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Alcohol During the weekends for People Living with Diabetes

by Elad Guberman on June 08, 2023
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Family gatherings, events and festivities during the holiday or weekend period usually involve various types of food and alcohol. This can make monitoring diabetes and blood glucose levels more difficult. There are two things to be mindful of when drinking; the number of carbohydrates contained in the drink and whether or not it contains alcohol.
When drinking non-alcoholic beverages, it is recommended to select diet alternatives rather than full-sugar beverages. A non-diet soda can contain as much as 49 grams of carbohydrate per serving compared to the zero carbs found in the diet equivalent.
Consuming alcohol in moderation is safe for people living with diabetes. Drinking alcohol on an empty stomach can cause low blood glucose levels. It is important to be aware that low blood sugar can cause shaking and dizziness. If you are consuming alcohol, consider the number of carbohydrates (these can be seen in the tables below). Both white and red wines provide a similar amount of carbs per 5-ounce serving, between 3 and 5 grams. Dessert wines, however, can contain up to 20 grams. Stay safe this holiday season.
It all began in 2016 when our founder wanted to make daily life easier by simplifying diabetes management. He realised that IBD Medical had the potential to ease the burden of people living with diabetes and empower them. This was when Glucology was born in 2017 in Sydney, Australia.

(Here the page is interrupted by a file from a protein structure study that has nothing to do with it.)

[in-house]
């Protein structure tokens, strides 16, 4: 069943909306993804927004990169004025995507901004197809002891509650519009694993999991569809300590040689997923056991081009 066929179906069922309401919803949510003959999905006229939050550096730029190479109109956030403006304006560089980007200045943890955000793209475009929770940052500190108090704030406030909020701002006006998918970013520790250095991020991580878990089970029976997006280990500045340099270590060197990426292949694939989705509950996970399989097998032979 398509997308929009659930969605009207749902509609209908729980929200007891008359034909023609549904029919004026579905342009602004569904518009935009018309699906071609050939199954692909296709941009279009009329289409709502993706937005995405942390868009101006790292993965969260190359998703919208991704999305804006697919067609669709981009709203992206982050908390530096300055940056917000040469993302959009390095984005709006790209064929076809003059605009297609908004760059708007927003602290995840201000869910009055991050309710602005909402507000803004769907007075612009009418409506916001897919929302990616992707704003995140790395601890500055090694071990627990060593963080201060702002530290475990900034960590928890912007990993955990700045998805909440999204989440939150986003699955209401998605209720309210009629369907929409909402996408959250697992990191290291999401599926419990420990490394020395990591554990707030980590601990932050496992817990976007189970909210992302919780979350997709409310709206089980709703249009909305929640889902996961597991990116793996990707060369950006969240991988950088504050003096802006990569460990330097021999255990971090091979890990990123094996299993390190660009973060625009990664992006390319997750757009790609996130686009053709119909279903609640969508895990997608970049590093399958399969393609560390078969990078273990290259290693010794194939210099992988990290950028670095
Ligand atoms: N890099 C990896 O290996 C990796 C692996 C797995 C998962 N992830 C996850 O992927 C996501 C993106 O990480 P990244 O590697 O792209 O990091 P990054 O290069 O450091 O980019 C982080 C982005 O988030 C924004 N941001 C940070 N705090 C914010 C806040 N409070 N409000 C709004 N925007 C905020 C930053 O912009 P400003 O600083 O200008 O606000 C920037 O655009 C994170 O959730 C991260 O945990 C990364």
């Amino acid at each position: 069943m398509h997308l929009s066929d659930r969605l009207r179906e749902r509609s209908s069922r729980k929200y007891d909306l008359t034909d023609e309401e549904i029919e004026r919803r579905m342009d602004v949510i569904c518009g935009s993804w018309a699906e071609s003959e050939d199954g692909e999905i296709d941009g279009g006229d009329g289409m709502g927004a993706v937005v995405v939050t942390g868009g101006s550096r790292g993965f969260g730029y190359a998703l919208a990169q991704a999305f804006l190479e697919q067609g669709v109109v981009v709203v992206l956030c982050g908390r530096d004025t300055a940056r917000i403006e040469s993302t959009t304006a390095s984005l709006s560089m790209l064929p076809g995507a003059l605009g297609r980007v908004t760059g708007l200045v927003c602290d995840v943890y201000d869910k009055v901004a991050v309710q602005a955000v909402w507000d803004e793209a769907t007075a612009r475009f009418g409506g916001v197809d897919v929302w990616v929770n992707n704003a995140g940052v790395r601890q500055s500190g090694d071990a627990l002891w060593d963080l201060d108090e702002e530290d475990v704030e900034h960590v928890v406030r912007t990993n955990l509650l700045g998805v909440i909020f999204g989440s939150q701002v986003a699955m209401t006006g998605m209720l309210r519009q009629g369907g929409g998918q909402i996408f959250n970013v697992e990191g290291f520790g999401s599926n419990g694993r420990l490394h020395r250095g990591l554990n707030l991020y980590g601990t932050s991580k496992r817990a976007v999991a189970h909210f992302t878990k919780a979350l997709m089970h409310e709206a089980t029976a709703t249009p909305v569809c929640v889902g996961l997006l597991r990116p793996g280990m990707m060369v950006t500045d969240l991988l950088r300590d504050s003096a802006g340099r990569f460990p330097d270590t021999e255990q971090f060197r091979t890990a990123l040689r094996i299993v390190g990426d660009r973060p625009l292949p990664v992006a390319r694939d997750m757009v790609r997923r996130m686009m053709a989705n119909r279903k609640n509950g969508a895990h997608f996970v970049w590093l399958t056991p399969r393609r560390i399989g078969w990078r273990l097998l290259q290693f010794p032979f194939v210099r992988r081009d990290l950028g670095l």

The content of this Website or Blog is not intended to be a substitute for professional medical advice, diagnosis, or treatment. Always seek the advice of your physician or other qualified health provider with any questions you may have regarding a medical condition. Never disregard professional medical advice or delay in seeking it because of something you have read on this Website or Blog.

If you think you may have a medical emergency, call 911 (in the US) or 000 (in Australia) immediately, call your doctor, or go to the emergency room/urgent care.

Remember to always seek advice from your medical practitioner before changing anything about your diabetes management. The above information is not medical advice